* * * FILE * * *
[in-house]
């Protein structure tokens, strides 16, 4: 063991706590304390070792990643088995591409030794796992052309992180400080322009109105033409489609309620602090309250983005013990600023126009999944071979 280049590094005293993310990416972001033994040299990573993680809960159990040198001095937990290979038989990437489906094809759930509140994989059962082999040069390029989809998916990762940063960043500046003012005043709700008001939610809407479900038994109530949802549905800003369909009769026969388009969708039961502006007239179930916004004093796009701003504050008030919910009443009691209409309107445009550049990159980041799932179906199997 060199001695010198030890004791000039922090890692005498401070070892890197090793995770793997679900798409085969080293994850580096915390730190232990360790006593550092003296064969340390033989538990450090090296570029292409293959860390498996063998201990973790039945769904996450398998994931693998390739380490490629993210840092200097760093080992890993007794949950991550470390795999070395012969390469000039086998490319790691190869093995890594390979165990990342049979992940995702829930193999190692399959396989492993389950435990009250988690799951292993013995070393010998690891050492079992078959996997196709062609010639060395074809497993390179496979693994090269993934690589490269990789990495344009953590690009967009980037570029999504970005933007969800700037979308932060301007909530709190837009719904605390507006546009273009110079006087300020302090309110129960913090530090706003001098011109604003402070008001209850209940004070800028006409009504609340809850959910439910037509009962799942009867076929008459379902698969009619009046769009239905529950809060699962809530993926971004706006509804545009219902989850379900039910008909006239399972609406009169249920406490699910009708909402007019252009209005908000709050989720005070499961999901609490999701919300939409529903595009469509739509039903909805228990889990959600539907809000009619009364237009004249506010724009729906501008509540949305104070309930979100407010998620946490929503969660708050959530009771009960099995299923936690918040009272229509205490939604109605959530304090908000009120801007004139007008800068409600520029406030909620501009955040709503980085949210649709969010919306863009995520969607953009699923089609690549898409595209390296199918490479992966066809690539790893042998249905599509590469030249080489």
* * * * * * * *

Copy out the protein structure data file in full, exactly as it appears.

[in-house]
């Protein structure tokens, strides 16, 4: 063991706590304390070792990643088995591409030794796992052309992180400080322009109105033409489609309620602090309250983005013990600023126009999944071979 280049590094005293993310990416972001033994040299990573993680809960159990040198001095937990290979038989990437489906094809759930509140994989059962082999040069390029989809998916990762940063960043500046003012005043709700008001939610809407479900038994109530949802549905800003369909009769026969388009969708039961502006007239179930916004004093796009701003504050008030919910009443009691209409309107445009550049990159980041799932179906199997 060199001695010198030890004791000039922090890692005498401070070892890197090793995770793997679900798409085969080293994850580096915390730190232990360790006593550092003296064969340390033989538990450090090296570029292409293959860390498996063998201990973790039945769904996450398998994931693998390739380490490629993210840092200097760093080992890993007794949950991550470390795999070395012969390469000039086998490319790691190869093995890594390979165990990342049979992940995702829930193999190692399959396989492993389950435990009250988690799951292993013995070393010998690891050492079992078959996997196709062609010639060395074809497993390179496979693994090269993934690589490269990789990495344009953590690009967009980037570029999504970005933007969800700037979308932060301007909530709190837009719904605390507006546009273009110079006087300020302090309110129960913090530090706003001098011109604003402070008001209850209940004070800028006409009504609340809850959910439910037509009962799942009867076929008459379902698969009619009046769009239905529950809060699962809530993926971004706006509804545009219902989850379900039910008909006239399972609406009169249920406490699910009708909402007019252009209005908000709050989720005070499961999901609490999701919300939409529903595009469509739509039903909805228990889990959600539907809000009619009364237009004249506010724009729906501008509540949305104070309930979100407010998620946490929503969660708050959530009771009960099995299923936690918040009272229509205490939604109605959530304090908000009120801007004139007008800068409600520029406030909620501009955040709503980085949210649709969010919306863009995520969607953009699923089609690549898409595209390296199918490479992966066809690539790893042998249905599509590469030249080489």